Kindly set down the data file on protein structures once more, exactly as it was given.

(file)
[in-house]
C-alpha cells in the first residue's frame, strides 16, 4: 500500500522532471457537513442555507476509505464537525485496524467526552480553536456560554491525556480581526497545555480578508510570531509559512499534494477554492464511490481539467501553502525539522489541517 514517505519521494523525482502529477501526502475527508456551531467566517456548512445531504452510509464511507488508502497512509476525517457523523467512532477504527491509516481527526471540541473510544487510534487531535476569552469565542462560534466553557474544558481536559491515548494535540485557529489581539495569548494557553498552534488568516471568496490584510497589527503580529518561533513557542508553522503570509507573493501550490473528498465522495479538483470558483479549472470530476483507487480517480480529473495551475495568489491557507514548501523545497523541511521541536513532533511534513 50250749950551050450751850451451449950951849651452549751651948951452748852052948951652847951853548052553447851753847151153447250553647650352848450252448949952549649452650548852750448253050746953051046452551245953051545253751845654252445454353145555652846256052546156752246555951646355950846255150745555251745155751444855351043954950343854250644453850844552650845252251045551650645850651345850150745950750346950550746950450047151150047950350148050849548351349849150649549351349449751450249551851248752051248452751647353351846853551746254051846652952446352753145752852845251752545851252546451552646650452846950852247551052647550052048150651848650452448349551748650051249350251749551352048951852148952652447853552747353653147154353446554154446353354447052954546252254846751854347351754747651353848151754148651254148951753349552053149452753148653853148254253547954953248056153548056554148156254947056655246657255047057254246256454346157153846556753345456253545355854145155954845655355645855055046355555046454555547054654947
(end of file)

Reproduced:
[in-house]
C-alpha cells in the first residue's frame, strides 16, 4: 500500500522532471457537513442555507476509505464537525485496524467526552480553536456560554491525556480581526497545555480578508510570531509559512499534494477554492464511490481539467501553502525539522489541517 514517505519521494523525482502529477501526502475527508456551531467566517456548512445531504452510509464511507488508502497512509476525517457523523467512532477504527491509516481527526471540541473510544487510534487531535476569552469565542462560534466553557474544558481536559491515548494535540485557529489581539495569548494557553498552534488568516471568496490584510497589527503580529518561533513557542508553522503570509507573493501550490473528498465522495479538483470558483479549472470530476483507487480517480480529473495551475495568489491557507514548501523545497523541511521541536513532533511534513 50250749950551050450751850451451449950951849651452549751651948951452748852052948951652847951853548052553447851753847151153447250553647650352848450252448949952549649452650548852750448253050746953051046452551245953051545253751845654252445454353145555652846256052546156752246555951646355950846255150745555251745155751444855351043954950343854250644453850844552650845252251045551650645850651345850150745950750346950550746950450047151150047950350148050849548351349849150649549351349449751450249551851248752051248452751647353351846853551746254051846652952446352753145752852845251752545851252546451552646650452846950852247551052647550052048150651848650452448349551748650051249350251749551352048951852148952652447853552747353653147154353446554154446353354447052954546252254846751854347351754747651353848151754148651254148951753349552053149452753148653853148254253547954953248056153548056554148156254947056655246657255047057254246256454346157153846556753345456253545355854145155954845655355645855055046355555046454555547054654947